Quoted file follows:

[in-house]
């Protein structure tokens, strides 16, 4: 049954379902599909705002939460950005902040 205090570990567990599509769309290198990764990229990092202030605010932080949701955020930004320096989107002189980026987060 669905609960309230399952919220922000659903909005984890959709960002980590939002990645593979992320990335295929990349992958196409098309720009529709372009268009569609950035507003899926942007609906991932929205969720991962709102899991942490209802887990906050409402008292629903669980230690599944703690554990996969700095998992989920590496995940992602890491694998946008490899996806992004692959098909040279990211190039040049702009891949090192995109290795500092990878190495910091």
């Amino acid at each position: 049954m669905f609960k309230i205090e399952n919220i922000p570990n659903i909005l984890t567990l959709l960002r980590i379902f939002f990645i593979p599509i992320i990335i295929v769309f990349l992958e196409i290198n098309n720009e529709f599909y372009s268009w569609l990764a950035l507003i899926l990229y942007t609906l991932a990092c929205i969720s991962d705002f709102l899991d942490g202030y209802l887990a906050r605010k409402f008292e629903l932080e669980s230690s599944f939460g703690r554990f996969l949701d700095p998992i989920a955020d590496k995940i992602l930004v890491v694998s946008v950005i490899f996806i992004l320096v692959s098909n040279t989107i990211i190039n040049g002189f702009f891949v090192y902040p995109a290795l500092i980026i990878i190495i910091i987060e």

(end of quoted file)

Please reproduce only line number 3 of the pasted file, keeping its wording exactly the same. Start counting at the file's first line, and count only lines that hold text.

């Amino acid at each position: 049954m669905f609960k309230i205090e399952n919220i922000p570990n659903i909005l984890t567990l959709l960002r980590i379902f939002f990645i593979p599509i992320i990335i295929v769309f990349l992958e196409i290198n098309n720009e529709f599909y372009s268009w569609l990764a950035l507003i899926l990229y942007t609906l991932a990092c929205i969720s991962d705002f709102l899991d942490g202030y209802l887990a906050r605010k409402f008292e629903l932080e669980s230690s599944f939460g703690r554990f996969l949701d700095p998992i989920a955020d590496k995940i992602l930004v890491v694998s946008v950005i490899f996806i992004l320096v692959s098909n040279t989107i990211i190039n040049g002189f702009f891949v090192y902040p995109a290795l500092i980026i990878i190495i910091i987060e």